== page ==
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D.J. Swearinger Suspended for Mizzou Game: SEC Yet Again Proves Inconsistent in Application of Rules

As all of you by now know, the SEC chose to suspend D.J. Swearinger for this weekend's key game against the Missouri Tigers in response to a violent head-to-head hit against a UAB receiver. I don't have too much of a beef with the decision in and of itself. Swearinger's hit was precisely the kind of thing that warrants a suspension under the new rules: Swearinger launched himself just before the receiver caught the ball and aimed for the head area, or at the very least didn't make a sufficient effort not to hit the receiver in the head area. It's a tough break for Swearinger, who, like many head-hunting safeties, is going to have to relearn how to punish receivers who try to make a catch over the middle. However, I can understand why the rule is in place, and I can see how it applies to Swearinger.

What I don't like about the whole situation is that Vandy's Andre Hal didn't receive a similar suspension for an arguably even more violent head-to-head hit against Carolina's Justice Cunningham. In fact, not only did the SEC not issue a suspension for that hit, but it spun some BS damage control today regarding its reasoning:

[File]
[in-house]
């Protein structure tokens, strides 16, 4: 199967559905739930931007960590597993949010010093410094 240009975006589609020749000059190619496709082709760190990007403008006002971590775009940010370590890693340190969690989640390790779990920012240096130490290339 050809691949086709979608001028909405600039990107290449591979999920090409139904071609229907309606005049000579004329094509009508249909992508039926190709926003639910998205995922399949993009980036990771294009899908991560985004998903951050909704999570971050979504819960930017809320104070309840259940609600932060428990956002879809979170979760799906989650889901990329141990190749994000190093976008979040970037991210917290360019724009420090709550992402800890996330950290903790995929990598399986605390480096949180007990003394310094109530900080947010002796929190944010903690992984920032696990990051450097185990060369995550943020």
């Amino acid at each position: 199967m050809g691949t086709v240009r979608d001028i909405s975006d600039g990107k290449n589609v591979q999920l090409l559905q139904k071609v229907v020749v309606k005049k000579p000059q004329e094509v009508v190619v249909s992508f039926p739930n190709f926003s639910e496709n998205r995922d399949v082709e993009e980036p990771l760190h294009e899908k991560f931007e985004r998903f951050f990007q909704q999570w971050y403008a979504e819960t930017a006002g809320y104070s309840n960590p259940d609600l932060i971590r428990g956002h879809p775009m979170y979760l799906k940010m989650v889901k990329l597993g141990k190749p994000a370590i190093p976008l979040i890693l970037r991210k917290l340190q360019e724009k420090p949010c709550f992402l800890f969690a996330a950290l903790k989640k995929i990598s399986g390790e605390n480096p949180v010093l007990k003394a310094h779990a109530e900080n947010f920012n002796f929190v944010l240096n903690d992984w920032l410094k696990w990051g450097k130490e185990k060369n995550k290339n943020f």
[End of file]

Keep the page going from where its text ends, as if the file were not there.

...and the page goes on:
On replay, although contact was made to the receiver’s helmet, the primary contact from the Vanderbilt defender was to the shoulder area. The Vanderbilt defender never lowers his head and the contact is made with his facemask up looking at the South Carolina receiver. It was a foul because there was glancing contact to the receiver's helmet. In the UAB contest, based on video replays, the contact was initiated by a slight launch of the defender into the receiver and the primary contact was targeted directly into the receiver's facemask.

Come again (H/T Charlestowne)? The Vandy player clearly aimed for significant head-to-head contact, and he clearly launched. Really, not much different at all than Swearinger's play.

There are a lot of Carolina fans today speculating on conspiracy theories regarding the SEC attempting to undermine our chances in the East by unfairly issuing the suspension to Swearinger in order to make it more likely for us to lose to Mizzou. Like I said, I don't think the suspension is undeserved, so I'm not exactly on board with those conspiracy theories. That said, the SEC makes itself look more suspicious by spouting this nonsense about Hall's hit on Cunningham. It's hard for me to believe that the statement is anything other than willfully disingenuous. There's just no way to believe that the SEC office actually believes that statement. It's little wonder they're not trusted by many fans of the conference's institutions.